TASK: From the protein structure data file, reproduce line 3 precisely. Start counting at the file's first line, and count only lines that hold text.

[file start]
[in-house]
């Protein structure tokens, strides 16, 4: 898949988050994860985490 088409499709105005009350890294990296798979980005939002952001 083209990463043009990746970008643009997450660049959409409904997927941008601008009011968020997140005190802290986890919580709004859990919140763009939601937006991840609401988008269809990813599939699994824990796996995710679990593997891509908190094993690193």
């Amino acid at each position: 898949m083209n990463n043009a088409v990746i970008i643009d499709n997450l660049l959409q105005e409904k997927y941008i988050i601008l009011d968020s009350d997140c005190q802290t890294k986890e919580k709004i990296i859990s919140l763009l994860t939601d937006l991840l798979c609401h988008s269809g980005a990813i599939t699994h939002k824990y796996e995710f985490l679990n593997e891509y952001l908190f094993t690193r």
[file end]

């Amino acid at each position: 898949m083209n990463n043009a088409v990746i970008i643009d499709n997450l660049l959409q105005e409904k997927y941008i988050i601008l009011d968020s009350d997140c005190q802290t890294k986890e919580k709004i990296i859990s919140l763009l994860t939601d937006l991840l798979c609401h988008s269809g980005a990813i599939t699994h939002k824990y796996e995710f985490l679990n593997e891509y952001l908190f094993t690193r």